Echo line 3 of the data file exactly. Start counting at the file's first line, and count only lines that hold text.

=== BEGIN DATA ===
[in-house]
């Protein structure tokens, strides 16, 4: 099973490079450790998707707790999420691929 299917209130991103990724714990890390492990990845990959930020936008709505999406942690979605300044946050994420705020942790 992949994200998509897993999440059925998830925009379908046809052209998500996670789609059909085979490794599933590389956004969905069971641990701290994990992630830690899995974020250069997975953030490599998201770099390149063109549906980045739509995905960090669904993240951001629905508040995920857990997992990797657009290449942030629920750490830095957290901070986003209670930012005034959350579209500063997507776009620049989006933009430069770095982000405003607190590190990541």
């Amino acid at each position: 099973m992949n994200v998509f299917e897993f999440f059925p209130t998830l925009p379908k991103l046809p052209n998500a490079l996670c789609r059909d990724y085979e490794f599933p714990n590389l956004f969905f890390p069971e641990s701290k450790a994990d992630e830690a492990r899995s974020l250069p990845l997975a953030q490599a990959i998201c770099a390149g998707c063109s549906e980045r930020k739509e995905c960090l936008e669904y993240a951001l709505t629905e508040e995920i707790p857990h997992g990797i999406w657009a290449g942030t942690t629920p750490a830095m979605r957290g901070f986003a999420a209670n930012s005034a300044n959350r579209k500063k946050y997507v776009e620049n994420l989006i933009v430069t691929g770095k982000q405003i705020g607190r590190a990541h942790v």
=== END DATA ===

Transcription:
């Amino acid at each position: 099973m992949n994200v998509f299917e897993f999440f059925p209130t998830l925009p379908k991103l046809p052209n998500a490079l996670c789609r059909d990724y085979e490794f599933p714990n590389l956004f969905f890390p069971e641990s701290k450790a994990d992630e830690a492990r899995s974020l250069p990845l997975a953030q490599a990959i998201c770099a390149g998707c063109s549906e980045r930020k739509e995905c960090l936008e669904y993240a951001l709505t629905e508040e995920i707790p857990h997992g990797i999406w657009a290449g942030t942690t629920p750490a830095m979605r957290g901070f986003a999420a209670n930012s005034a300044n959350r579209k500063k946050y997507v776009e620049n994420l989006i933009v430069t691929g770095k982000q405003i705020g607190r590190a990541h942790v």